Biden wins Minnesota; Smith keeps Senate seat; Peterson out
By STEVE KARNOWSKI Associated Press
MINNEAPOLIS (AP) — Joe Biden carried Minnesota on Tuesday, dashing President Donald Trump’s hopes of becoming the first Republican to carry the state since Richard Nixon in 1972, while Sen. Tina Smith fended off GOP challenger Jason Lewis and GOP challenger Michelle Fischbach upset veteran Democratic U.S. Rep. Collin Peterson.
Two other of the state’s eight House races were still close early Wednesday. Democrats were hoping to capture full control of state government by taking the Senate.
A record number of Minnesotans voted early to avoid potential long lines on Election Day and the threat of the coronavirus. The state told voters it would count absentee ballots that came in up to one week beyond Election Day if they were postmarked by Tuesday. But a court ruling last week requiring that those ballots be segregated cast doubt on whether late-arriving votes would count. At midday Tuesday, around 283,000 requested absentee ballots had not yet been returned.
A look at races in play in Minnesota:
Biden captured Minnesota despite a strong push from Trump, who nearly took Minnesota four years ago and talked repeatedly about doing it this year. Trump held several rallies in the state, targeting rural and northern Minnesota where his following was strongest. But Biden benefited from a passionate Democratic turnout in the Minneapolis-St. Paul metro area. Two dueling visits by both candidates on the same days in the final weeks highlighted Minnesota’s battleground status.
Smith was in the rare position of having to defend her seat for the second time in two years. She was Gov. Mark Dayton’s lieutenant governor when he appointed her to the seat in 2017 after Sen. Al Franken resigned. Smith then won a special election in 2018 to complete Franken’s term.
“From the beginning, this campaign has been about what we can do to work together, find common ground, and get results for the good of Minnesota and our country,” Smith said in a statement.
Lewis, is a one-term former congressman who was well known from his days as a conservative talk radio host, stressed his support for Trump, who rewarded Lewis’ loyalty with public praise.
Fischbach upset Peterson, the chairman of the House Agriculture Committee, who was seeking a 16th term representing the 7th District in heavily agricultural western Minnesota. Fischbach is a former state senator who briefly served as lieutenant governor in 2018 when Smith resigned the seat upon her appointment as a U.S. senator. Fischbach depicted Peterson as too close to Democratic House Speaker Nancy Pelosi and other liberals.
Peterson, a conservative Blue Dog Democrat, had rarely faced serious challengers. But the district has become more Republican over the years, which gave Fischbach an opening.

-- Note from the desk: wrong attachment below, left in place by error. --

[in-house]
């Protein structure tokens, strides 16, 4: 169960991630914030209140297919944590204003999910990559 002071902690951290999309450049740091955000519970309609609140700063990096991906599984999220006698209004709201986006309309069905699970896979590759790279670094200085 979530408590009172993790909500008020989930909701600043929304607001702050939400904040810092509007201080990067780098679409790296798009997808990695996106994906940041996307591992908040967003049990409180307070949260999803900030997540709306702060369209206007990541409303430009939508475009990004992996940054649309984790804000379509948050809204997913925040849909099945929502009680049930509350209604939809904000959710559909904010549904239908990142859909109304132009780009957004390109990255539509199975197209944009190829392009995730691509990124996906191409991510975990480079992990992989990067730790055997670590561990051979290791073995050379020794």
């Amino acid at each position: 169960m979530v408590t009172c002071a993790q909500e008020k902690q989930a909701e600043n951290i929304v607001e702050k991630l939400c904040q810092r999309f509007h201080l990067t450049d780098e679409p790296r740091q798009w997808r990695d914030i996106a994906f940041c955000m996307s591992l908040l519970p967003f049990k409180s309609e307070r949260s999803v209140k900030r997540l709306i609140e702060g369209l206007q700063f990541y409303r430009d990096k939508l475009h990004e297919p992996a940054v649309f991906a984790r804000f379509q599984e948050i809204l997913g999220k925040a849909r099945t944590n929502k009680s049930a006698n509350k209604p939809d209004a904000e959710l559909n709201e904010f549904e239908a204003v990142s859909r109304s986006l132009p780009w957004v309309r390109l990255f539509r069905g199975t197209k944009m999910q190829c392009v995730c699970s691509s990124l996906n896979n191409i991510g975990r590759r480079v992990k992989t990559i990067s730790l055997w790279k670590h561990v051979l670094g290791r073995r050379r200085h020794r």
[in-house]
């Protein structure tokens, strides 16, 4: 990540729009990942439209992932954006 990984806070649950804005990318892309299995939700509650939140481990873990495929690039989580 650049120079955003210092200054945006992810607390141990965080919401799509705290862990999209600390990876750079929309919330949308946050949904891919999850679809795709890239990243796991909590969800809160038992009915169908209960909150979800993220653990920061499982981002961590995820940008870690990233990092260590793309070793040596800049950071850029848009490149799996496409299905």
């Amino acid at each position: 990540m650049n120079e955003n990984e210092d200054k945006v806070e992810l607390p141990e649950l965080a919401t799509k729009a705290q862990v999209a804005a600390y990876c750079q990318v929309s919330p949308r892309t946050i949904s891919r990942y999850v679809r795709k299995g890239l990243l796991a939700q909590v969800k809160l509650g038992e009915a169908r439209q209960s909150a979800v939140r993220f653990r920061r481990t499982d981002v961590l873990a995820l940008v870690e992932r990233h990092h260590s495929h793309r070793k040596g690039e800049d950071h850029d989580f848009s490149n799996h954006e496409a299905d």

“The hardworking men and women from western Minnesota made their voices heard and showed that they will no longer accept Collin Peterson as their representative,” Fischbach said in a statement.
There were two close races in southern Minnesota. In the 1st District, freshman GOP Rep. Jim Hagedorn was trying to fight off Democratic Iraq war vet Dan Feehan in a bitter rematch of their close 2018 race. The 2nd District race, in the southern suburbs, was scrambled by the death of a third-party candidate. Democratic Rep. Angie Craig went to court to block having the election delayed until February, which might have put her at a turnout disadvantage against Republican and former Marine Tyler Kistner.
Winning comfortable victories among Democratic incumbents were Reps. Ilhan Omar, Dean Phillips and Betty McCollum. Easy GOP incumbent winners included Reps. Tom Emmer and Pete Stauber.
All 201 legislative seats were up for election. The GOP was defending a three-vote majority in the Senate. If Democrats take the Senate and keep their comfortable House majority, they’ll control how Minnesota deals with a projected $4.7 billion budget deficit and the redrawing of state and congressional district maps. The redistricting stakes are high. Minnesota is on the bubble for losing a congressional seat after new census figures come out.
Associate Justice Paul Thissen, a former speaker of the Minnesota House who was facing voters for the first time since his appointment in 2018, fended off Michelle MacDonald, a family law attorney who is facing potential disciplinary sanctions.
A few dozen people marched in Minneapolis’ Uptown neighborhood, lighting off fireworks and carrying a banner that said, “America is Over.” Police said the group blocked traffic, spray painted the exterior of a business and threw debris and traffic signs into the road. Police also said it appeared the group set fires. Police said that as officers approached, some group members shot fireworks at officers. Officers arrested 14 people on suspicion of rioting.
Marty Boeckman, 57, a software engineer from the Minneapolis suburb of Blaine who described himself as “very conservative,” said Tuesday that he voted for Biden “based on integrity. Integrity is what’s driving it all.” Trump, Boeckman said, “is just not what I want from a leader.” He said Biden is better equipped to deal with the pandemic.
“Trump’s in denial. … There needs to be a middle-ground approach” between doing nothing and complete lockdowns, he said.
At the same Blaine polling place, 45-year-old Greg Janacek said he voted for Trump.
“The biggest issue for me would be law and order,” Janacek said. “And keeping the economy strong.” He also said he thought Trump would be more able to deal with the pandemic going forward.
“I think it’s a good balance of staying open but still protecting our citizens,” he said.